Book extraordinary popular delusions and the madness of crowds

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book extraordinary popular delusions and the madness of crowds

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Published 23.01.2019

Extraordinary Popular Delusions and the Madness of Crowds Book Review

Extraordinary Popular Delusions and the Madness of Crowds

Charles Mackay, Scottish poet, journalist, and editor was best known in his day for his verses, some of which were set to music. The book has been reprinted often since. We present the second edition here. The two-volume set did not number the chapters. Occasional typos are corrected, and a few corrections are made for consistency. Periods after subtitles are dropped. Lauren Landsburg.

As with any true classic, once it is read it is hard to imagine not having known of it--and there is the compulsion to recommend it to others. Charles Mackay was born in Perth Scotland. His mother died shortly after his birth, and his father, who had been in turn a Lieutenant on a Royal Navy sloop captured and imprisoned for four years in France and then an Ensign in the 47th foot taking part in the ill-fated Walcheren Expedition where he contracted malaria, sent young Charles to live with a nurse in Woolwich in He was a friend of influential figures such as Charles Dickens and Henry Russell, and moved to London to work on The Illustrated London News in , and he became Editor of it in He was a correspondent for The Times during the American Civil War, but thereafter concentrated on writing books.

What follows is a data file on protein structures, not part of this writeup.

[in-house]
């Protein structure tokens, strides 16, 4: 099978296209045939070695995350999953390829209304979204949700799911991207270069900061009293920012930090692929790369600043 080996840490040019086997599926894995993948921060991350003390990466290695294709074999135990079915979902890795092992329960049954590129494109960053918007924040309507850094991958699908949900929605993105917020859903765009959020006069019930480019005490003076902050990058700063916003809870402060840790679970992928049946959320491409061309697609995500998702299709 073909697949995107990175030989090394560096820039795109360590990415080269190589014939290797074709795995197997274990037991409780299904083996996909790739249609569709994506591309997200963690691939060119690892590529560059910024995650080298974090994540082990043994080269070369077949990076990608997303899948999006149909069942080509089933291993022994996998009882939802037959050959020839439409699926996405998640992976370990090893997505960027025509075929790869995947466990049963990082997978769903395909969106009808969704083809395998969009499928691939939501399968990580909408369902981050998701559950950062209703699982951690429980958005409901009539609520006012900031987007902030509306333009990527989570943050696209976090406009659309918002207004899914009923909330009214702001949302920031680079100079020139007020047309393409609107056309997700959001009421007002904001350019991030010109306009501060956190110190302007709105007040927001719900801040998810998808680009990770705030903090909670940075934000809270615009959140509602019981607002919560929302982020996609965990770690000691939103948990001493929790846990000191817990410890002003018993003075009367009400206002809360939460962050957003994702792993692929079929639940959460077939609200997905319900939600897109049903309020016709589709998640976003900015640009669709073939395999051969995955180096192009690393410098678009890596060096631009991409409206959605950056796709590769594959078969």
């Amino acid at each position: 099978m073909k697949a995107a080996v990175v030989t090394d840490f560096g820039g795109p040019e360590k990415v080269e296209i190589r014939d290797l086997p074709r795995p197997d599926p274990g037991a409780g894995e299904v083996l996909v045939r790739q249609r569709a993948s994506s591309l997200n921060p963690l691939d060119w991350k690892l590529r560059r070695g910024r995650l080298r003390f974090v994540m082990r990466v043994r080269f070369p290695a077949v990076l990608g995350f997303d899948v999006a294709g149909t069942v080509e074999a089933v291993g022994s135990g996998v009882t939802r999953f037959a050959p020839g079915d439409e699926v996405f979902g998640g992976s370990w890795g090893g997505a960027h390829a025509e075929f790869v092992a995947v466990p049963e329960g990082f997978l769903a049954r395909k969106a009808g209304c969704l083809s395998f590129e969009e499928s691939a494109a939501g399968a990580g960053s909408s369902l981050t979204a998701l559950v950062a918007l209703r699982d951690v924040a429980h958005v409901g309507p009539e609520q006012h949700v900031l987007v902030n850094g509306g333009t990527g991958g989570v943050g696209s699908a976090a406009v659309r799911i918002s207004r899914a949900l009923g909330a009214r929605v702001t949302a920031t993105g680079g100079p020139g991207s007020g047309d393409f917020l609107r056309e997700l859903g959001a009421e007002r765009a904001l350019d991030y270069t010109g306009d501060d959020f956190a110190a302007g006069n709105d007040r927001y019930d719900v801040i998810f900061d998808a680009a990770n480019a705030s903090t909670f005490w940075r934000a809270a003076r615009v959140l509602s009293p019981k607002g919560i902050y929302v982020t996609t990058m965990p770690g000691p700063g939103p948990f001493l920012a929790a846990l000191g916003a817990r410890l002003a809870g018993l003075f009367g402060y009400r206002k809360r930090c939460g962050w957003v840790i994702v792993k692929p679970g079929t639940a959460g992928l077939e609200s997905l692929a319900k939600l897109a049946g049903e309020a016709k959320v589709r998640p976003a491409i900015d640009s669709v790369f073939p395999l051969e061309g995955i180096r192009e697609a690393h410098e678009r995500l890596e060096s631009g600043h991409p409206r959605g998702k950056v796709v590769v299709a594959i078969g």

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I understand completely why this text was reissued: the parallels to contemporary events like the dot-com bubble, the housing bubble, the crash of and frenzied investment in Iraqi infrastructure and petroleum projects are so striking as to almost seem contrived. It's like history has conspired to bear out MacKay's thesis to perfection: you could hardly hope for better validation outisde of a laboratory! The illumination cast by his thesis itself is probably worthy of a five-star rating, but I found the first section on Paris to be excessively detailed and frankly tedious. While the book is a must-read for anyone who wants to see maxims about the value of historical knowledge played out, the actual reading of it might be a bit of a chore. Goodreads helps you keep track of books you want to read.

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